This is a scenario that we see in many situations in life. Many are curious why some choose to remain in a physically abusive relationship. What of those dealing with toxic families and the manipulation and mental abuse, do they remain in the relationship or do they leave? Based on learned helplessness theory, the pattern of abuse likely continues in toxic families because those abused have been conditioned to take the shock. As good watchmen we should be aware of situations that are presented. We will never know if encouraging someone to report abuse will end years of learned helplessness.

Passivity Breeds Chaos

Passivity Breeds Chaos

Passivity breeds chaos. This is a universal truth that we find throughout life in everything around us. A poorly maintained automobile will eventually provide the owner with much frustration, as it becomes less efficient and unreliable requiring replacement way before the same model that had been maintained. A neglected home will require very expensive repairs before one can live in it once again. Relationships suffer from neglect. Look at your marriage, what would your marriage look like if you did not communicate with your spouse but for fifteen minutes every three months for a few years?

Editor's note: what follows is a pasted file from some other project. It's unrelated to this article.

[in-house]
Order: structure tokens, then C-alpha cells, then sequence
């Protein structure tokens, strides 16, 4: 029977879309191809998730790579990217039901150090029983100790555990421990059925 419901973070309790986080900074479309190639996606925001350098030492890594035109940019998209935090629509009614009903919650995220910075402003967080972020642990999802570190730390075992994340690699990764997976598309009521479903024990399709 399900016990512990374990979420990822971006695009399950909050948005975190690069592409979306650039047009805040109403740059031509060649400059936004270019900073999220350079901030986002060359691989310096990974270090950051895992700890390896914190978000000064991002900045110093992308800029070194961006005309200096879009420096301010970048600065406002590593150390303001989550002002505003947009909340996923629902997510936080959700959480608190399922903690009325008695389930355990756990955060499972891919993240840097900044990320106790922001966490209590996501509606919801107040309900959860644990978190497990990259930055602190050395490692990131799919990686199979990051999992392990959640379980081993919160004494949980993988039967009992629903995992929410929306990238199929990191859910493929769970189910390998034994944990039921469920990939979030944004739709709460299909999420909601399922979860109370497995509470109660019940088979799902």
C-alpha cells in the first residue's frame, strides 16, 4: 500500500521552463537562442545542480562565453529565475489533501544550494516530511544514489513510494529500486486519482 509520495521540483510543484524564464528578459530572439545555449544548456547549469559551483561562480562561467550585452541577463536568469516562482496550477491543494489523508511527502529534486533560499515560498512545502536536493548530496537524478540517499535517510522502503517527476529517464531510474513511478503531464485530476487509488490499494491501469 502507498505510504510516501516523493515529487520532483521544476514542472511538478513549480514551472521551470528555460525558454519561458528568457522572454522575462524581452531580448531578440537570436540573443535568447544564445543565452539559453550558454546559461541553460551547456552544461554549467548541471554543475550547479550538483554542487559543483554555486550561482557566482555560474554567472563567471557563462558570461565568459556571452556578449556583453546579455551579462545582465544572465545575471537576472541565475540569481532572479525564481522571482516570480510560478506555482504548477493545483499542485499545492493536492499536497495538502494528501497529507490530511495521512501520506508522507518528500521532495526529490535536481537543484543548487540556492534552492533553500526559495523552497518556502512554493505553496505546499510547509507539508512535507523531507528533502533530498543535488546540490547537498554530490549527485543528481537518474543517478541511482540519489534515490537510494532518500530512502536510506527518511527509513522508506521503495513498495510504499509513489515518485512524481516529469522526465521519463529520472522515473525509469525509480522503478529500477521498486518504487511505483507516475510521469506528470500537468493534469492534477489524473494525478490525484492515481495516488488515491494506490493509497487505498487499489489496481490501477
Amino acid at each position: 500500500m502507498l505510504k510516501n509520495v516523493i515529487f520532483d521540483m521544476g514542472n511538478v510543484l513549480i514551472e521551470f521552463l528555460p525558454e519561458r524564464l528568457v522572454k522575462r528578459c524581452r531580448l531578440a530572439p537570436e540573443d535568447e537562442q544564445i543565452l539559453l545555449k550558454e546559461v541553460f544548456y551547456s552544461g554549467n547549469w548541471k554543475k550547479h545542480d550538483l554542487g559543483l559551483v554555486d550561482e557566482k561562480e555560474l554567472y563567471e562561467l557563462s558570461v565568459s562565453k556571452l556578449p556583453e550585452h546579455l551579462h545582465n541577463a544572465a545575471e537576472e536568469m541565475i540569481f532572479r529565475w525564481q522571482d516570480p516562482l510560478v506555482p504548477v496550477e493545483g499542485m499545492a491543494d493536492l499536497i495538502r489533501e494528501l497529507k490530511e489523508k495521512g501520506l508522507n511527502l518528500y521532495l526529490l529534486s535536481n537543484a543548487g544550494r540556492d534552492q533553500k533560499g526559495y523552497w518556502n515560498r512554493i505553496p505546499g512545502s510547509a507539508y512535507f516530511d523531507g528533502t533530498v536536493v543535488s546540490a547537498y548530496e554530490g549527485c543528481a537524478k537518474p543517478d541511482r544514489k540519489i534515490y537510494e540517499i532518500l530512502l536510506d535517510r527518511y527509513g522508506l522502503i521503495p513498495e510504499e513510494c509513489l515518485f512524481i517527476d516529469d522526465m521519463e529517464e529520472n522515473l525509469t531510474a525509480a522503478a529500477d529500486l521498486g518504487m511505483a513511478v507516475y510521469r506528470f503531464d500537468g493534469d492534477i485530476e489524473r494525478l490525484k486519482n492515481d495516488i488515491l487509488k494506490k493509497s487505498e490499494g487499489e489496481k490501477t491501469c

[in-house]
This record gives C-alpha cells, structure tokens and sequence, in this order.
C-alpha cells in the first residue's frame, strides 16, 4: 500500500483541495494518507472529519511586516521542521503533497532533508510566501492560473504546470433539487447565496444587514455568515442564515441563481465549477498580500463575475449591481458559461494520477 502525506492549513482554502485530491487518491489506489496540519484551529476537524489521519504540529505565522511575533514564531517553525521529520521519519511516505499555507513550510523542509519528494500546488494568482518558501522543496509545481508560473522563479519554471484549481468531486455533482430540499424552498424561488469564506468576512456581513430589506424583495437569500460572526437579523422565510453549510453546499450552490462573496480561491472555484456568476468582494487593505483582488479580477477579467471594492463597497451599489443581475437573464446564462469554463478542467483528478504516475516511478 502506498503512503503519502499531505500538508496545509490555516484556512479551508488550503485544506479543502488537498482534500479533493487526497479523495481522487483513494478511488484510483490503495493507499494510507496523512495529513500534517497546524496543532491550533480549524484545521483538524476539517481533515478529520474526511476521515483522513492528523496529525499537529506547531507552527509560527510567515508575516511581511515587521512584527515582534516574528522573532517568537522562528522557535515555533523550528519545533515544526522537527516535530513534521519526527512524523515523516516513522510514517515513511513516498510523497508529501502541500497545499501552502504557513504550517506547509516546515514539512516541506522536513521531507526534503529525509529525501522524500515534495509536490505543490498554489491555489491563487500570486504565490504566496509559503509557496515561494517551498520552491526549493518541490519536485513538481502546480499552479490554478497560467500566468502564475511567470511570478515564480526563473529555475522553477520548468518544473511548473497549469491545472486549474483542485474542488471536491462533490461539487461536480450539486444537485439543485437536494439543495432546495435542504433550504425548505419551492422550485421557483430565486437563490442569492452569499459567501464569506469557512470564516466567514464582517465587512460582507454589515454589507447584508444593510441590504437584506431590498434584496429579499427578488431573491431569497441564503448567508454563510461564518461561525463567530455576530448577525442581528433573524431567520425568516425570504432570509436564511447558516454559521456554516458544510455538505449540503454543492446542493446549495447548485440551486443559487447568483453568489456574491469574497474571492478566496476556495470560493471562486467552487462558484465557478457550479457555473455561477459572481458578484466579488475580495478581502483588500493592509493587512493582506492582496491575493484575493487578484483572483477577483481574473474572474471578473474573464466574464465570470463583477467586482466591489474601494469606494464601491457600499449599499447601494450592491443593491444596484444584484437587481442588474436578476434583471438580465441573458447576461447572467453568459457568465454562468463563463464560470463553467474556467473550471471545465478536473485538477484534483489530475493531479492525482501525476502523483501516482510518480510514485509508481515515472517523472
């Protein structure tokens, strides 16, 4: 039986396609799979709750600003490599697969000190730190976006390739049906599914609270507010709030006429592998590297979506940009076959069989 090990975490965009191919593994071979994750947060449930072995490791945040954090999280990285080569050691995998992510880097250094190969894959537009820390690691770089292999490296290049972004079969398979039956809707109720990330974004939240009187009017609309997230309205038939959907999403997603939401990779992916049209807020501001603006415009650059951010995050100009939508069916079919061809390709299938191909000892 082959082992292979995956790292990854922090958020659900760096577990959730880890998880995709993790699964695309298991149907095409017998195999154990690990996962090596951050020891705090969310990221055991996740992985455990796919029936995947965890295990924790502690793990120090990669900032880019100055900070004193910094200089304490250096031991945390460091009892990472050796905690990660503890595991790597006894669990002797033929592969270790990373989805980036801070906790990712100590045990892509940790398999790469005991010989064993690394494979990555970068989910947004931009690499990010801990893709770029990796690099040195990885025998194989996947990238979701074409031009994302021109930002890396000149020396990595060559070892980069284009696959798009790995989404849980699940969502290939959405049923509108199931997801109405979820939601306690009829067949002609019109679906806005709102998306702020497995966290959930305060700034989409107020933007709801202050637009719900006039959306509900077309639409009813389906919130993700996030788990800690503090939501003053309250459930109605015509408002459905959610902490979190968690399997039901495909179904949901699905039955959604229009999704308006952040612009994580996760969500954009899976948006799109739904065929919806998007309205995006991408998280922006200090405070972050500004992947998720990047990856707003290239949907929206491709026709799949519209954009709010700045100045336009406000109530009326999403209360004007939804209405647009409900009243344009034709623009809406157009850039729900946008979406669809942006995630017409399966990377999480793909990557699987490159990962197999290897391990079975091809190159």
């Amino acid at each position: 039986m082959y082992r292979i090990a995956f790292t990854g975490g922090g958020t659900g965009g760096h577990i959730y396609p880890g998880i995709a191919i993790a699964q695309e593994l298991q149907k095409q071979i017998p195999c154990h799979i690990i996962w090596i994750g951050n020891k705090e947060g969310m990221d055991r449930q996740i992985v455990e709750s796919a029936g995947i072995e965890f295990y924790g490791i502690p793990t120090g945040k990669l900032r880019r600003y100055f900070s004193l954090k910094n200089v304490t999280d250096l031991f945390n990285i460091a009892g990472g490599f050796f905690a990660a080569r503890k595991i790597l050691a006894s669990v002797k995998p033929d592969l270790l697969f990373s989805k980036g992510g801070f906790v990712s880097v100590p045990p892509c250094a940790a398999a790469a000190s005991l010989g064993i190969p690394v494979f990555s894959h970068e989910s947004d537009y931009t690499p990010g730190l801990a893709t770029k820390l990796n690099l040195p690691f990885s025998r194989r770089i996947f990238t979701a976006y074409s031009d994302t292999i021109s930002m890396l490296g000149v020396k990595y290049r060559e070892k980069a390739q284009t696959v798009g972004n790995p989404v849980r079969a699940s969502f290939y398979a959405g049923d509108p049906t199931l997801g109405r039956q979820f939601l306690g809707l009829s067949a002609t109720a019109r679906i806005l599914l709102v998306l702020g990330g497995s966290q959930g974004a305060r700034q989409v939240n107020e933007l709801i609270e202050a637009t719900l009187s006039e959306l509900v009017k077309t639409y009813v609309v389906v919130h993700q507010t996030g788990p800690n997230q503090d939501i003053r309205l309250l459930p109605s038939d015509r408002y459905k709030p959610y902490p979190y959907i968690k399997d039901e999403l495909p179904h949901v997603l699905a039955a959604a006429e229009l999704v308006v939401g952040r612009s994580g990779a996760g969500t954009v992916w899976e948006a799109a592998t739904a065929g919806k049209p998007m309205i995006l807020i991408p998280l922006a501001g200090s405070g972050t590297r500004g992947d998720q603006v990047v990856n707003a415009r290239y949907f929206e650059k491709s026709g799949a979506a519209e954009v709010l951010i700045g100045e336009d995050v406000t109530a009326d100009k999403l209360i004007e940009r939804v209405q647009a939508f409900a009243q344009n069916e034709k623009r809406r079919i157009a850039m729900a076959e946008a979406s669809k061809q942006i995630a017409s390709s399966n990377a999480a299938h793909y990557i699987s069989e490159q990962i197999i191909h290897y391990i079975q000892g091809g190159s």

Luke 10:30-37 – 30 Jesus replied, “A man was going down from Jerusalem to Jericho, and he fell among robbers, who stripped him and beat him and departed, leaving him half dead. 31 Now by chance a priest was going down that road, and when he saw him he passed by on the other side. 32 So likewise a Levite, when he came to the place and saw him, passed by on the other side. 33 But a Samaritan, as he journeyed, came to where he was, and when he saw him, he had compassion. 34 He went to him and bound up his wounds, pouring on oil and wine. Then he set him on his own animal and brought him to an inn and took care of him. 35 And the next day he took out two denarii[a] and gave them to the innkeeper, saying, ‘Take care of him, and whatever more you spend, I will repay you when I come back.’36 Which of these three, do you think, proved to be a neighbor to the man who fell among the robbers?” 37 He said, “The one who showed him mercy.” And Jesus said to him, “You go, and do likewise.”